After taking a step backward last month, the December milk-feed ratio has regained a little strength and taken a small step forward to 2.45. That’s an increase of 0.02 from the November ratio, which was revised up to 2.43. The December ratio however, is still 0.54 less than a year ago.
USDA’s revision to the November ratio was a welcome change. The November ratio was originally reported as 2.39 which was a drop of 0.08 from October and ended two months of incremental increases. With the revision, the drop in the ratio from October to November was cut in half to 0.04. The main reason for the change was a 10-cent per hundredweight increase in the revised all-milk price used in the calculation.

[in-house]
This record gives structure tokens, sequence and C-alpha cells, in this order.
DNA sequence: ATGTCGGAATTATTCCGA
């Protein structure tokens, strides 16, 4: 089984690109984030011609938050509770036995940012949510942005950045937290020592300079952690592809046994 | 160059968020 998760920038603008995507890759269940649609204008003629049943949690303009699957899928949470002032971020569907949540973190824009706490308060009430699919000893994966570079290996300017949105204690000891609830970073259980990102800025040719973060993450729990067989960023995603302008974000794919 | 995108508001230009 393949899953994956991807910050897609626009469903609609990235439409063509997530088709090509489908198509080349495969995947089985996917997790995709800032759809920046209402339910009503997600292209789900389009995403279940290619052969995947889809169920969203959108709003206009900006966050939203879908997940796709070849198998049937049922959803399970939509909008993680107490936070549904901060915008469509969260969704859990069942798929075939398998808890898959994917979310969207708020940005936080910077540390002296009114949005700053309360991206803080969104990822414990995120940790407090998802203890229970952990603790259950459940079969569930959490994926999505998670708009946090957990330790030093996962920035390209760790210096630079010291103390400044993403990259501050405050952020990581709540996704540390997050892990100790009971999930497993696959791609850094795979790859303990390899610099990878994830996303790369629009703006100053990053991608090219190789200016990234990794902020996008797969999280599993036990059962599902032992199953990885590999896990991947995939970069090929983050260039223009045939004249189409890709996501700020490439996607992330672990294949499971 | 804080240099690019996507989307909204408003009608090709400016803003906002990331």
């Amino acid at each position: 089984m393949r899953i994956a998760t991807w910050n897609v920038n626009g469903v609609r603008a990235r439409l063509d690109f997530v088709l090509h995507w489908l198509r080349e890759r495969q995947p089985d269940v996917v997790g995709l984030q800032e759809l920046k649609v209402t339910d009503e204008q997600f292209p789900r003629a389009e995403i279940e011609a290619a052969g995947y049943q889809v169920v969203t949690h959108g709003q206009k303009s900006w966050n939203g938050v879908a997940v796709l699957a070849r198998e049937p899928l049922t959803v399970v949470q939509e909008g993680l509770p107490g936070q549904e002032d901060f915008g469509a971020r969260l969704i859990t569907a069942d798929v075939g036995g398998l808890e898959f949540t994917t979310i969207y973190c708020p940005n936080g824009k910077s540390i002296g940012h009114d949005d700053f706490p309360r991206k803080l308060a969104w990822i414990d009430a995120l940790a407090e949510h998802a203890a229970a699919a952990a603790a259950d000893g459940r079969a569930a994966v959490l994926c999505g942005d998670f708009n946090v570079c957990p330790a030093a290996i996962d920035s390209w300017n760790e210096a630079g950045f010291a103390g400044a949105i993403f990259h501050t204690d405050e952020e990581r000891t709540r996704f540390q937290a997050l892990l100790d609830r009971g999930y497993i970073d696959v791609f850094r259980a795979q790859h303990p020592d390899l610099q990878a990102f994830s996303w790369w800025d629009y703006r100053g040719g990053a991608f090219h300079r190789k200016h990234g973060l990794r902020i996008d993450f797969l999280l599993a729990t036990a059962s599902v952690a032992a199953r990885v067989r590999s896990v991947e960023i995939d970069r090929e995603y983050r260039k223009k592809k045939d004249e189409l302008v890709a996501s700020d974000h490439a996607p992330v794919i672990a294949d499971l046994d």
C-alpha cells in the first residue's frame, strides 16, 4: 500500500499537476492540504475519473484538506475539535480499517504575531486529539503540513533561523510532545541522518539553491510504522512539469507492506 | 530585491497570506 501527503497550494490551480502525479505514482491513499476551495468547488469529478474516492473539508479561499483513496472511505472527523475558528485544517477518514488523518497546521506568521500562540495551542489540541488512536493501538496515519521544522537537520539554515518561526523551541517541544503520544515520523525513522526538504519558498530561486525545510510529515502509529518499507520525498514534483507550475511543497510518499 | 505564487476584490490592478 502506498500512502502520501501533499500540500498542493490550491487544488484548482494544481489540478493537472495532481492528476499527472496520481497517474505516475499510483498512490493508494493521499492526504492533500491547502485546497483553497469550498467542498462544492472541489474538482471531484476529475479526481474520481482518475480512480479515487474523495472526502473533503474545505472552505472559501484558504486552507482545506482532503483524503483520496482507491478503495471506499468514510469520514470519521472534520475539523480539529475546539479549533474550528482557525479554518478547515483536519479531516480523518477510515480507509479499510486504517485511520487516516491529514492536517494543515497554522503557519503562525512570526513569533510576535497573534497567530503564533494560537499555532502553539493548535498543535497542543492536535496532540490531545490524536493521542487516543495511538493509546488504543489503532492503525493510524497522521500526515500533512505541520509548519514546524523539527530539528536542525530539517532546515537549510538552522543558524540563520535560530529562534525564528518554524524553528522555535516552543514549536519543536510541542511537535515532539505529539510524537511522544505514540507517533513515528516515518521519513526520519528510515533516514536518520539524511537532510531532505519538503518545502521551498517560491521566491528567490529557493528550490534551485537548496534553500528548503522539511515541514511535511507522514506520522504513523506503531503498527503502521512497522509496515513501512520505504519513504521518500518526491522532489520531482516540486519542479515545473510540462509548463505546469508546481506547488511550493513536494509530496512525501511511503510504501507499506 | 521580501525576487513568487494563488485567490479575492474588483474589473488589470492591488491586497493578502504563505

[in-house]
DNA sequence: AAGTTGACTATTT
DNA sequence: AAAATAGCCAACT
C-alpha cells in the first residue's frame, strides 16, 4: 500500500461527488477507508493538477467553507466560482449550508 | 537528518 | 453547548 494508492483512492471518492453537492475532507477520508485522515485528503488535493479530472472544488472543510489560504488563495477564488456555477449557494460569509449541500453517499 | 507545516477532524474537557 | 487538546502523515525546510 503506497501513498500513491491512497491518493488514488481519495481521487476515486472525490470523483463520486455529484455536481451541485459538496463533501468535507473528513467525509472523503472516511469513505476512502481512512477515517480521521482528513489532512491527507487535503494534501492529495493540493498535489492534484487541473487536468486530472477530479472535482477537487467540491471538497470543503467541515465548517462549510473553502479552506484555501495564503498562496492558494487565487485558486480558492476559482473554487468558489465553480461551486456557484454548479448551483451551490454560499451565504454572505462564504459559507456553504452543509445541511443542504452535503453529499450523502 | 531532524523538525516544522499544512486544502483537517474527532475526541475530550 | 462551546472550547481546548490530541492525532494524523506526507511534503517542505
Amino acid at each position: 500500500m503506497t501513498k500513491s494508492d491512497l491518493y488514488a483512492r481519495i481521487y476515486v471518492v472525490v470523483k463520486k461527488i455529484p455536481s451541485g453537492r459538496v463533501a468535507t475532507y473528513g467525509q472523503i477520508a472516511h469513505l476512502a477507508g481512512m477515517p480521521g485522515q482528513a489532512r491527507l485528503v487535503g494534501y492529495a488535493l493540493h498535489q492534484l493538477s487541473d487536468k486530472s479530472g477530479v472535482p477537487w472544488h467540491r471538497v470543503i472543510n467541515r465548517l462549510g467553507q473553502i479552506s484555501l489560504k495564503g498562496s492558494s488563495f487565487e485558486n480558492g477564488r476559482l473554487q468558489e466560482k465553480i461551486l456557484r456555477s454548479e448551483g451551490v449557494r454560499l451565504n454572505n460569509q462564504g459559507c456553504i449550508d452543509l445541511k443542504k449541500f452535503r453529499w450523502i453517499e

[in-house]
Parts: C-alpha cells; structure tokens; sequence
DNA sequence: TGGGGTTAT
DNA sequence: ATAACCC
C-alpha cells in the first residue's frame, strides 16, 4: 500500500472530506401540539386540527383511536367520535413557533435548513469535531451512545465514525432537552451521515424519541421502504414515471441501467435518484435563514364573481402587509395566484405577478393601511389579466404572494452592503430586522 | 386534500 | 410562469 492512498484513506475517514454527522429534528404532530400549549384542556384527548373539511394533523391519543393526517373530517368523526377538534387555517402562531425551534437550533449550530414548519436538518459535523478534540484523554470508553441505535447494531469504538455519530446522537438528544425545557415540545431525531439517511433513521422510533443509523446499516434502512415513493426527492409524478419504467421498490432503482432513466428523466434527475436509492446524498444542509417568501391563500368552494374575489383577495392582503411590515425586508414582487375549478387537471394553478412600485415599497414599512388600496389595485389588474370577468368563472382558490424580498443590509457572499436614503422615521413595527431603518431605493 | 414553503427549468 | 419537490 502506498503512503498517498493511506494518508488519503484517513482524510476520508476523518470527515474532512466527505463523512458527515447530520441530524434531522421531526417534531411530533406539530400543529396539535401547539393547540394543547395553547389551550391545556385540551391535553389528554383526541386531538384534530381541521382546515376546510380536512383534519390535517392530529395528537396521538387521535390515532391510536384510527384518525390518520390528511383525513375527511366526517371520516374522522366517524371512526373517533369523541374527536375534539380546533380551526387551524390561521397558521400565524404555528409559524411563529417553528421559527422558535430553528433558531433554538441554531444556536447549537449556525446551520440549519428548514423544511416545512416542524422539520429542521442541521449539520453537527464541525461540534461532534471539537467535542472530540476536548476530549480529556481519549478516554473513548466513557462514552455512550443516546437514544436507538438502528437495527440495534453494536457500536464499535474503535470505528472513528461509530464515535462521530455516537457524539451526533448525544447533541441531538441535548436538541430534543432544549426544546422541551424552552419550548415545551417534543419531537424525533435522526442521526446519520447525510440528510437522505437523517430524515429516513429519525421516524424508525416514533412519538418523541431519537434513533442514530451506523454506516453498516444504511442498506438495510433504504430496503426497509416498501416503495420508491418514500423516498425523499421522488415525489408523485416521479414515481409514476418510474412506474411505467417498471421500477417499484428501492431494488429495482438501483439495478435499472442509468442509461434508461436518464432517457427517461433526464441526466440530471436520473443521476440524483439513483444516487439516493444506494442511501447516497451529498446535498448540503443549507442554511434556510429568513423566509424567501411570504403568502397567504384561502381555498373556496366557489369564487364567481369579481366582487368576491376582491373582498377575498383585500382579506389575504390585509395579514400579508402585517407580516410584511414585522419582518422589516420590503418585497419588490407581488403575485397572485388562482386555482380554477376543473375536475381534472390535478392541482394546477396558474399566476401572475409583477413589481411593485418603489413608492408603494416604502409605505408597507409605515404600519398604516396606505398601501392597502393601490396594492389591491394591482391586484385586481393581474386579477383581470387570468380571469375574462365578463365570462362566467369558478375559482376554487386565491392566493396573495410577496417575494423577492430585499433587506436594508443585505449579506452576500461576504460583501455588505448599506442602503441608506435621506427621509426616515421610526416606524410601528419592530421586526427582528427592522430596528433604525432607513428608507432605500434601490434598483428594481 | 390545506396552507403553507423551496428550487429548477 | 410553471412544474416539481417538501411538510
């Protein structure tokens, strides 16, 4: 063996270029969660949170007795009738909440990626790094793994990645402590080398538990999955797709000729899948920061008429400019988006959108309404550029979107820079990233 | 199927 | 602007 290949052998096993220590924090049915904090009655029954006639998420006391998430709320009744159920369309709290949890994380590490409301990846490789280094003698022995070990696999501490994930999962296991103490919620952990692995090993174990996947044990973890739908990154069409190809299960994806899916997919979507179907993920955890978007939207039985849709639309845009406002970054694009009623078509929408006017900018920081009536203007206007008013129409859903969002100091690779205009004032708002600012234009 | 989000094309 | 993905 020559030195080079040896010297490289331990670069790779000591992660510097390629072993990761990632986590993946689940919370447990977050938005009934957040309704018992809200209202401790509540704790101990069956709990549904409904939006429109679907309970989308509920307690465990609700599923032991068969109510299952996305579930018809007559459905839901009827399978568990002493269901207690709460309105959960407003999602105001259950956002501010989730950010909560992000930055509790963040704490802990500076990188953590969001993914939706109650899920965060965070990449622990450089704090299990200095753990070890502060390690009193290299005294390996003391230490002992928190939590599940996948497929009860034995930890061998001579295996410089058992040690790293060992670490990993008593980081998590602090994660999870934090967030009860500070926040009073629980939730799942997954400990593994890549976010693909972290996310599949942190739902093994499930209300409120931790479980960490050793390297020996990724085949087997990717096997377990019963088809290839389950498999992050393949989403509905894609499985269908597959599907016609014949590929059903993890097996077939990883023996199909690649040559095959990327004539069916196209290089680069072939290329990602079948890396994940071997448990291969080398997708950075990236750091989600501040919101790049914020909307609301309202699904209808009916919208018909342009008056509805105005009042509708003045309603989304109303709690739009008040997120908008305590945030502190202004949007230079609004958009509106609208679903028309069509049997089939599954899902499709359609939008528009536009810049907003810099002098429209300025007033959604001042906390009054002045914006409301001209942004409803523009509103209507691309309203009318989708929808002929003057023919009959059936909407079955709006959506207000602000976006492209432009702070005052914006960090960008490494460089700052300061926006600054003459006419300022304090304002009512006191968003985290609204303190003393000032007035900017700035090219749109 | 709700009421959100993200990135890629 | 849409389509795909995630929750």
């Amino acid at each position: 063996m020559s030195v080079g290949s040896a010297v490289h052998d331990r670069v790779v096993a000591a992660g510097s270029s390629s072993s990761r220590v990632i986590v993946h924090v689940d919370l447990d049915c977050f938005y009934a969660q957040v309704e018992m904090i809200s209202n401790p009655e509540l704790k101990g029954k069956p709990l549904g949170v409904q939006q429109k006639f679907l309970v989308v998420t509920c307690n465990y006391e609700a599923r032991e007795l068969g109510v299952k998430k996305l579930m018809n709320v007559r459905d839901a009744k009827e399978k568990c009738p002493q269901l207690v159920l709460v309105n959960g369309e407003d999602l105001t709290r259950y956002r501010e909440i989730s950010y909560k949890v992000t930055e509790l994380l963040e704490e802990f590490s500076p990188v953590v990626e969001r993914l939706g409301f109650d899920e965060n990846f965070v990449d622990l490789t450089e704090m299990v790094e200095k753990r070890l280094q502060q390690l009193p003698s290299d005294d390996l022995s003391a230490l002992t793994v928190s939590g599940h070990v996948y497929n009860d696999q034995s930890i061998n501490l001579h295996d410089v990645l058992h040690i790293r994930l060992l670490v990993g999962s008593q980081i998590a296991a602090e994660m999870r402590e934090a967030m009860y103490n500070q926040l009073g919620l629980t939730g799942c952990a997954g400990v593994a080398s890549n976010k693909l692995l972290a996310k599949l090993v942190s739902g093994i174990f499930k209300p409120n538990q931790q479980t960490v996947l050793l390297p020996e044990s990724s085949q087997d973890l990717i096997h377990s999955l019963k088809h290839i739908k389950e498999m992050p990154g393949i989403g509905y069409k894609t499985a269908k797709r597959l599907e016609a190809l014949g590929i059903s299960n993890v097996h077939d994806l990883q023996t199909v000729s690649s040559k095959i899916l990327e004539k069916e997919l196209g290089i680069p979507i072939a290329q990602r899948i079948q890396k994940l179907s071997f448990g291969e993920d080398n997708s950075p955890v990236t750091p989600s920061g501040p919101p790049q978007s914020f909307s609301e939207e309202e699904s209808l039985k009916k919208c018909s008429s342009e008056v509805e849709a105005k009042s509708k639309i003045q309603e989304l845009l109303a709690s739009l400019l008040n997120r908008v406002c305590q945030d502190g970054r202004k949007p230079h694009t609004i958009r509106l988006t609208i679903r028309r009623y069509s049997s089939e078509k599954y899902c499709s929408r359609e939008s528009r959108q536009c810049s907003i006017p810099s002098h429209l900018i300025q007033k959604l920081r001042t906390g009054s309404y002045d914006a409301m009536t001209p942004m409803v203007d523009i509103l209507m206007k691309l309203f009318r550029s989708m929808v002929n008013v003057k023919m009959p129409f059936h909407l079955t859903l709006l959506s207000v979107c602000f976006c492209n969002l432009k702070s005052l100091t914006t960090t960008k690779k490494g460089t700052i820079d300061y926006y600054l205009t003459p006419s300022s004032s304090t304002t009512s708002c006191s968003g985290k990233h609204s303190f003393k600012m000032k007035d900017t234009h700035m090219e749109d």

An increase in the all-milk price is the main fuel for the upward progress of the milk-feed ratio in December, too.
The USDA calculates the milk-feed ratio by dividing the average feed price into the current milk price.
The December all-milk price used in the calculation was $11.90 per hundredweight. That is just 10 cents less than the all-milk price used to calculate the November ratio, and $1.60 less than a year ago.
The price for corn and soybeans used in the December calculation each increased by 2 cents to reach $2.29 per bushel and $5.48 per bushel respectively. The price per ton of baled alfalfa hay declined by $1 to $100 per ton. All prices are in comparison to prices used in the November calculation.
Conditions are favorable for milk production whenever the ratio exceeds 3.0.